Africa: Genome Studies to Fight Disease

Studying the genetic basis of disease is hugely important in Africa, but has been difficult due to high genetic diversity among the population and a scarcity of existing information. The African Genome Variation Project was established to help tackle disease in this continent using novel genomic data; a study published recently in Nature describes its novel findings.

The genetic diversity of the human population in Africa is the highest in the world, since human genomes elsewhere are a subset of those found in the continent of our origin.  The AGVP, supported by the Wellcome Trust, aimed to build our existing knowledge of genetic variation in Africa. The Project used improved methods to genotype DNA samples from 1800 people across sub-Saharan Africa (SSA), including whole-genome sequencing of 320 individuals, which provided a wealth of information spanning 18 ethno-linguistic groups. In particular, the scientists were interested in investigating the genetic basis of disease, to help fight devastating epidemics such as malaria.

Africa

The findings suggested that there may in fact be more genetic similarities in the study population than previously thought, which is “good, because it means we can now design large scale trials to understand diseases susceptibility”, said Dr Sandhu from the University of Cambridge and the Wellcome Trust. The data showed significant genetic admixture, or interbreeding between previously separated populations. Patterns of Eurasian and Hunter Gatherer admixture across Africa provided new genetic support for the “back to Africa” theory, and for the Bantu expansion 3000-5000 years ago.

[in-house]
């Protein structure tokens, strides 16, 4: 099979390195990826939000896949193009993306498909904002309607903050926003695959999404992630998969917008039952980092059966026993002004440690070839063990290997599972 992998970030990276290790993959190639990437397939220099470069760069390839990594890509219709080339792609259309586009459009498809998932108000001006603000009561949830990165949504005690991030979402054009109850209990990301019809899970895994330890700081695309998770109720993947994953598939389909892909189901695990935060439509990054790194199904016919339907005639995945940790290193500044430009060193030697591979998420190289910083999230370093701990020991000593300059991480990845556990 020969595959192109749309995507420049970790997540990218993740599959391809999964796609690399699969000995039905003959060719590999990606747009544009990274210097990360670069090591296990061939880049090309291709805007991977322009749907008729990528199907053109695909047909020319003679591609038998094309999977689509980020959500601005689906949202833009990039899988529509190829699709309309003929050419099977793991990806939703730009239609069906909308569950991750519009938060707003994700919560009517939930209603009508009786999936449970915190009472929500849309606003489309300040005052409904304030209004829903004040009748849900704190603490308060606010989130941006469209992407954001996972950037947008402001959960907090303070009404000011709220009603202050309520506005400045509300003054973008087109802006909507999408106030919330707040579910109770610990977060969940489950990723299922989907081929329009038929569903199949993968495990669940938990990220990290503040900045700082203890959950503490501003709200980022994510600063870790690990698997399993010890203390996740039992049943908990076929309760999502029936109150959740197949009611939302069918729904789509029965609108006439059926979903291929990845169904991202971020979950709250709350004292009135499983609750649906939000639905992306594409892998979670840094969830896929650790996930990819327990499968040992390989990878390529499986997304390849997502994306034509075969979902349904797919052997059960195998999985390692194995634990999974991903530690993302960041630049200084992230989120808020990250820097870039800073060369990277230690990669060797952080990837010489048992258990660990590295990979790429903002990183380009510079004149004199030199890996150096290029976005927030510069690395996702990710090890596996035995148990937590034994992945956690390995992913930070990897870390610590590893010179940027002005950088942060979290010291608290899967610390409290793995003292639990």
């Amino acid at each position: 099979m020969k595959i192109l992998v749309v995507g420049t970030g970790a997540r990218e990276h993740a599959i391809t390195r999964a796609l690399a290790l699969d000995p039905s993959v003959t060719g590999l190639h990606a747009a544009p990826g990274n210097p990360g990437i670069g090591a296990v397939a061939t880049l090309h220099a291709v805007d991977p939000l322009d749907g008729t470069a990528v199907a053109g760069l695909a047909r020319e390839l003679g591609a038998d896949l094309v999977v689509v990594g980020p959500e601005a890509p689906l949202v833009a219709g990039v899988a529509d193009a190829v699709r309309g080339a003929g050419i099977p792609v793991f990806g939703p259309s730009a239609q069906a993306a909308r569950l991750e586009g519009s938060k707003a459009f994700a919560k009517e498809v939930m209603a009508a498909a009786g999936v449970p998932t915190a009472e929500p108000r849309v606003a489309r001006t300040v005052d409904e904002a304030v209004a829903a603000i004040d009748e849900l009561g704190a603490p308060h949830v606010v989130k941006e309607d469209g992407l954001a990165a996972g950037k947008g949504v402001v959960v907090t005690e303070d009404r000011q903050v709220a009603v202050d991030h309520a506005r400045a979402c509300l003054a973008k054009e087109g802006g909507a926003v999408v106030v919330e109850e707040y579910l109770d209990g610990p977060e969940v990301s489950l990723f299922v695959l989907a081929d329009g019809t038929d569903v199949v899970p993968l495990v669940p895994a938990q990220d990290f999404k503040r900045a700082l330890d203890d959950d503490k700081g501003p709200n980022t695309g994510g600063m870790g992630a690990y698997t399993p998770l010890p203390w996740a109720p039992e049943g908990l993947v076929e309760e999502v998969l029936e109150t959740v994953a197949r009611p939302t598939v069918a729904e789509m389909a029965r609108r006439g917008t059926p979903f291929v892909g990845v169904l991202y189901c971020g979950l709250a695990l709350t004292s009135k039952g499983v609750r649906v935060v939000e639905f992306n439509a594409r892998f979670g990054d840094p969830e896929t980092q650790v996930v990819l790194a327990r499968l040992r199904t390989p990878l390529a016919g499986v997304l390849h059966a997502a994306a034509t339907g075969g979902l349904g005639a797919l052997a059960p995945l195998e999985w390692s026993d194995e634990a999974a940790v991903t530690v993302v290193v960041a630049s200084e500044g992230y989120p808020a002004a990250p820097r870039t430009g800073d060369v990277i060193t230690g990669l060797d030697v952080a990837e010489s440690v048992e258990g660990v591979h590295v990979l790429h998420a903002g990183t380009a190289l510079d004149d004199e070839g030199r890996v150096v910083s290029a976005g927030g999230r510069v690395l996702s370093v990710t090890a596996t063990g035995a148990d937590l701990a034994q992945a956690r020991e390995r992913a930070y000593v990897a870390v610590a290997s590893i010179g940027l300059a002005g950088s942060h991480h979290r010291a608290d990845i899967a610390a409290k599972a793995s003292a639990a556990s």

Fine-mapping association signals at disease-specific loci, for example the sickle cell anemia locus, demonstrated heterogeneity across populations; the differences in allele frequencies and linkage-disequilibrium patterns at disease loci showed the effect of independent selection under different environments.

The AGVP’s findings and methods will directly contribute to large-scale medical genomic studies, to understand the causes of chronic diseases – an important step in fighting the devastating burden of disease in Africa.

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Veronica Wignall

Veronica is a Biology graduate from the University of Bristol, she is currently an editorial assistant but hopes to move into science media comms! Follow Veronica on Twitter @vronwig

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